I quit Foursquare, cold turkey, on March 28th. This after a year and a half, 22 badges, and dozens of mayorships, including my client’s headquarters. Since quitting I’ve had an email about every two or three weeks telling me I’ve been ousted as Mayor of one place or another.
My biggest Foursquare accomplishment was the mayorship of a large metropolitan ad agency. Competition was fierce; it seemed like all 1,300 employees were playing Foursquare.
A couple of these colleagues even invented a fun Foursquare app, called HeatTracker, which you can read about here.
So why did I quit?
The thrill was gone. Or, rather, the thrill was merely a compulsive check in. Mrs. Ad Majorem was getting annoyed and Ad Majorem, Jr., age 4, was reminding me to check in almost everywhere we went. I realized that I was checking in for the sake of checking in.
Originally I started using Foursquare in an effort to keep up with the latest in social media. It seemed like an idea that could actually be monetized. Retailers could offer deals to regular customers who checked in on Foursquare.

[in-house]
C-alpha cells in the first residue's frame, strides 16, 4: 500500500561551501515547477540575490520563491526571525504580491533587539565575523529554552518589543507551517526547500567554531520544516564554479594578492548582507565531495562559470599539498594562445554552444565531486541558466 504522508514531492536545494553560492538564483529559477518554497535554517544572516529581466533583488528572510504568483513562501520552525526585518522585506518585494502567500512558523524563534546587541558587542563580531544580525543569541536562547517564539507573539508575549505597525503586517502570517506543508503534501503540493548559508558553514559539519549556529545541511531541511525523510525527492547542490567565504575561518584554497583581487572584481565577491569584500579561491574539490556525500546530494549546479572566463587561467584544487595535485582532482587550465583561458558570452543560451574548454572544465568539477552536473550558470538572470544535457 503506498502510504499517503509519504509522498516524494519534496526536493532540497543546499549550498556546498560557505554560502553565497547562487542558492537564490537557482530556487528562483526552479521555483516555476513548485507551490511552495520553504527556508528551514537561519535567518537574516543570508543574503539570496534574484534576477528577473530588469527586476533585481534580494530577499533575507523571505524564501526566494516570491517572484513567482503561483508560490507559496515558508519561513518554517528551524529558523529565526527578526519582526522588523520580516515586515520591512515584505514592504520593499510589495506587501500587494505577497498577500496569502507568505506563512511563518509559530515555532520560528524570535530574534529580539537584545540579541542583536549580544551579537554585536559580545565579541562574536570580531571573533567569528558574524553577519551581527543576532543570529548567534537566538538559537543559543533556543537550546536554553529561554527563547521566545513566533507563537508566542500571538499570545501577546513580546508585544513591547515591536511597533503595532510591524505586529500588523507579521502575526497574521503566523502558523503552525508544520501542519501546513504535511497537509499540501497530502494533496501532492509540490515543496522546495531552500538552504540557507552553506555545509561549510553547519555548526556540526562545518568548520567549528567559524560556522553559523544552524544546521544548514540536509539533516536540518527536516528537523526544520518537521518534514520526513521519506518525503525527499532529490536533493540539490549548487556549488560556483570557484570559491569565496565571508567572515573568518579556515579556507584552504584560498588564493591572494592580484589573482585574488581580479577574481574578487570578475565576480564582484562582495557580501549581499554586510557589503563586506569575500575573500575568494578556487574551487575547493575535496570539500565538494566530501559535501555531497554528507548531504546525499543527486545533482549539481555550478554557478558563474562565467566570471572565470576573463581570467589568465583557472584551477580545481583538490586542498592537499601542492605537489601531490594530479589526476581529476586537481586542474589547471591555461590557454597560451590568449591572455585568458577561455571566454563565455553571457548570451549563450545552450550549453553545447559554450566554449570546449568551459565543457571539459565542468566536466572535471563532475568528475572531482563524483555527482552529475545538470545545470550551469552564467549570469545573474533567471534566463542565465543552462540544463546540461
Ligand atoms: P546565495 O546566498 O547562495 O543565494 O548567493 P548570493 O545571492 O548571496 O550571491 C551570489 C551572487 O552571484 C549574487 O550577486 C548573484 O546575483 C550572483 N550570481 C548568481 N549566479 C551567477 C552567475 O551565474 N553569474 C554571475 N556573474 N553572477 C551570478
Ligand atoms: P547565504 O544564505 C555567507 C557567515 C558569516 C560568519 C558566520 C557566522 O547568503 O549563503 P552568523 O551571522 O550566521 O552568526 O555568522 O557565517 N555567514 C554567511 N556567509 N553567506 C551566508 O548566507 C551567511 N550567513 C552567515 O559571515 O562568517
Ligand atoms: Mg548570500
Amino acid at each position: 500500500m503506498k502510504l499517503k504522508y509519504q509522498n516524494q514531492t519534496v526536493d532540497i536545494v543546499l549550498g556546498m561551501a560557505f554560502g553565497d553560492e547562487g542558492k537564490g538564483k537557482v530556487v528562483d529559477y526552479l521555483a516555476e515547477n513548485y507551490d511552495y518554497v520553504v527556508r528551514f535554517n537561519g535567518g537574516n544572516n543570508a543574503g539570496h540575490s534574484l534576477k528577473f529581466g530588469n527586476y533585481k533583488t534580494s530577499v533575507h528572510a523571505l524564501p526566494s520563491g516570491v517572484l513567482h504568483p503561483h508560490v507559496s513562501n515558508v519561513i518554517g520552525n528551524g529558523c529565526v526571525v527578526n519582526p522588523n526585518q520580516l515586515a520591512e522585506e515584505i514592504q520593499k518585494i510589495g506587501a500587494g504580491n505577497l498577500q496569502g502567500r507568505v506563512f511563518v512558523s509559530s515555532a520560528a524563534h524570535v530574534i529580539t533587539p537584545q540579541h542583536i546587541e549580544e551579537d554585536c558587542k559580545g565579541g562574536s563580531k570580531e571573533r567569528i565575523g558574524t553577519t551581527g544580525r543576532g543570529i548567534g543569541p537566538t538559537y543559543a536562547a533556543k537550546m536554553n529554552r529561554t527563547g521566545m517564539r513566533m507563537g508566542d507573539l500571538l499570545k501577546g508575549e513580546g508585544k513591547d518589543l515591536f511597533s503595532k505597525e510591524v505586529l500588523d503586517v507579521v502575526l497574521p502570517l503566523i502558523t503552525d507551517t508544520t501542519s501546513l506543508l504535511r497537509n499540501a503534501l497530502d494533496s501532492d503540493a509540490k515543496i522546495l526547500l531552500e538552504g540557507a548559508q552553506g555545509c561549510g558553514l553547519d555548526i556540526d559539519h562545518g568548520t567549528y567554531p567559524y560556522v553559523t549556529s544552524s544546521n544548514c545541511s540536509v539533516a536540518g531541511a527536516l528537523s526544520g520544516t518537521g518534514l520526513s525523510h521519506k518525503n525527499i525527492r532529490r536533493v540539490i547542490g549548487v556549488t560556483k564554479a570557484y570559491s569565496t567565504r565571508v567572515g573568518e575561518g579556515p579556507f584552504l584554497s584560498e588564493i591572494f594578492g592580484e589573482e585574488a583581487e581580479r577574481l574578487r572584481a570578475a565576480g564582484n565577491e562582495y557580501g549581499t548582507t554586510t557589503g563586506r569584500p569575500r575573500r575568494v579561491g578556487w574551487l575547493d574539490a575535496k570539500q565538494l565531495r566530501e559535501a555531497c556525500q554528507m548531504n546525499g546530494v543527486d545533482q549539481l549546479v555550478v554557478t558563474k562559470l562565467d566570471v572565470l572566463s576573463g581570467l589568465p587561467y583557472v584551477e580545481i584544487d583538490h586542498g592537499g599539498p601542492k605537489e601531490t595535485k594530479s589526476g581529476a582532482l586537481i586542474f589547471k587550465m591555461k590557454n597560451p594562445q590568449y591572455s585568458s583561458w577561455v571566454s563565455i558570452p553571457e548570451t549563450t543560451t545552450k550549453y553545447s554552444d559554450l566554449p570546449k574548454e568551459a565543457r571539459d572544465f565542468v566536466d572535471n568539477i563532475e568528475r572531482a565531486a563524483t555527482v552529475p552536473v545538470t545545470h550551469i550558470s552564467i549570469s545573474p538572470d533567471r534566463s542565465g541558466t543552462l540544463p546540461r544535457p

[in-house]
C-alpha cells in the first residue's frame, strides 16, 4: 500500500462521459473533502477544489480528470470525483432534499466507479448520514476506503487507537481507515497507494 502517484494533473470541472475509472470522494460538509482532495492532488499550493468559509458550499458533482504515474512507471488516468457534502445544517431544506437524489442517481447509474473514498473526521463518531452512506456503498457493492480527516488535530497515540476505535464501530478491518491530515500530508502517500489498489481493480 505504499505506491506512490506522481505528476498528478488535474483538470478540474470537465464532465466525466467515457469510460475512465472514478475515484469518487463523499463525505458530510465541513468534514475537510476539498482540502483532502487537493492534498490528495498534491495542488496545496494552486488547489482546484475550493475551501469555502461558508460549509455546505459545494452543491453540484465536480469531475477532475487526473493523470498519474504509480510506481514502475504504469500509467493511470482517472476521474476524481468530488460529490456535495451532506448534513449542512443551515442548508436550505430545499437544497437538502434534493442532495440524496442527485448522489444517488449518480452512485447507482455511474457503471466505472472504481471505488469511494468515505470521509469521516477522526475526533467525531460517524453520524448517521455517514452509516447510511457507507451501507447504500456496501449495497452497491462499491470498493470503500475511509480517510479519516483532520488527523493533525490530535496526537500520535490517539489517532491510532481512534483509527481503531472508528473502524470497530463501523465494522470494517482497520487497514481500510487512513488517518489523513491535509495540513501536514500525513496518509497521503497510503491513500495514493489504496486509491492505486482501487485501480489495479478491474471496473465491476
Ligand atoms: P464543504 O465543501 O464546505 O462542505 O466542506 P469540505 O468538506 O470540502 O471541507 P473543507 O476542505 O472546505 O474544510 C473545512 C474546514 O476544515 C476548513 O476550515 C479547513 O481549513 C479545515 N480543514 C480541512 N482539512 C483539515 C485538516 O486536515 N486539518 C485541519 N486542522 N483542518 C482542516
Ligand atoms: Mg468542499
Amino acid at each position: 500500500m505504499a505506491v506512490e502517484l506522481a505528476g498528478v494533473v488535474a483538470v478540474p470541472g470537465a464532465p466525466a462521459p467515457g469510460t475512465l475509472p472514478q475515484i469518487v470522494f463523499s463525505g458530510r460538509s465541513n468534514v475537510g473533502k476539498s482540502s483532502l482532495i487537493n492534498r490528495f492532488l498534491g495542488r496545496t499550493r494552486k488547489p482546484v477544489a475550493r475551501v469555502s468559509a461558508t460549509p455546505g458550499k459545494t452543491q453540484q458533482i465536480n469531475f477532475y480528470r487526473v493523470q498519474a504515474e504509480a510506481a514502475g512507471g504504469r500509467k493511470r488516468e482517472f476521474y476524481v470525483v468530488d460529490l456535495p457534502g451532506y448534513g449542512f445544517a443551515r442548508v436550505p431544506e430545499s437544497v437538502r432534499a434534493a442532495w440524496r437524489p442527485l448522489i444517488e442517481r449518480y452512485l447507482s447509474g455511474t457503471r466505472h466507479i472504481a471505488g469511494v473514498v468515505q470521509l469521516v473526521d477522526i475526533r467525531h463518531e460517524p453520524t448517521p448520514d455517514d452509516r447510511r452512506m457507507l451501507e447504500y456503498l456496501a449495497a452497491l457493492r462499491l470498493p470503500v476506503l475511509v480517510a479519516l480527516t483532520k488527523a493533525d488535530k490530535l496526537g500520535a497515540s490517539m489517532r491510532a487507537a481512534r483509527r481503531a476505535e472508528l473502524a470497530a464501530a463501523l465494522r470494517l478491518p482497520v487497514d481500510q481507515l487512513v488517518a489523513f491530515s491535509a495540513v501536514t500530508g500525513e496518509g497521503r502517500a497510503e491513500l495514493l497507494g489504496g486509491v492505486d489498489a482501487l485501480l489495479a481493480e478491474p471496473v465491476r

Except very few did.
Check In and then Check Out
Foursquare had a couple of hopeful headlines in the news last week.
On Wednesday, Foursquare and American Express announced a deal where cardholders who check in can enjoy discounts when they check out. It’s limited to certain establishments, but Amex is hoping to appeal to consumers under 35, which isn’t their typical demographic.
Then on Friday, venture capitalists invested $50 million in Foursquare, which certainly seems to validate the Amex deal.
On Second Thought…
Maybe Foursquare will find its ideal business model. I hope so, if only because it will help other social media ventures to crack the code. The concept seems right even if no one has really leveraged it yet.
I may not be checking in on my mobile phone, but will definitely keep an eye on them.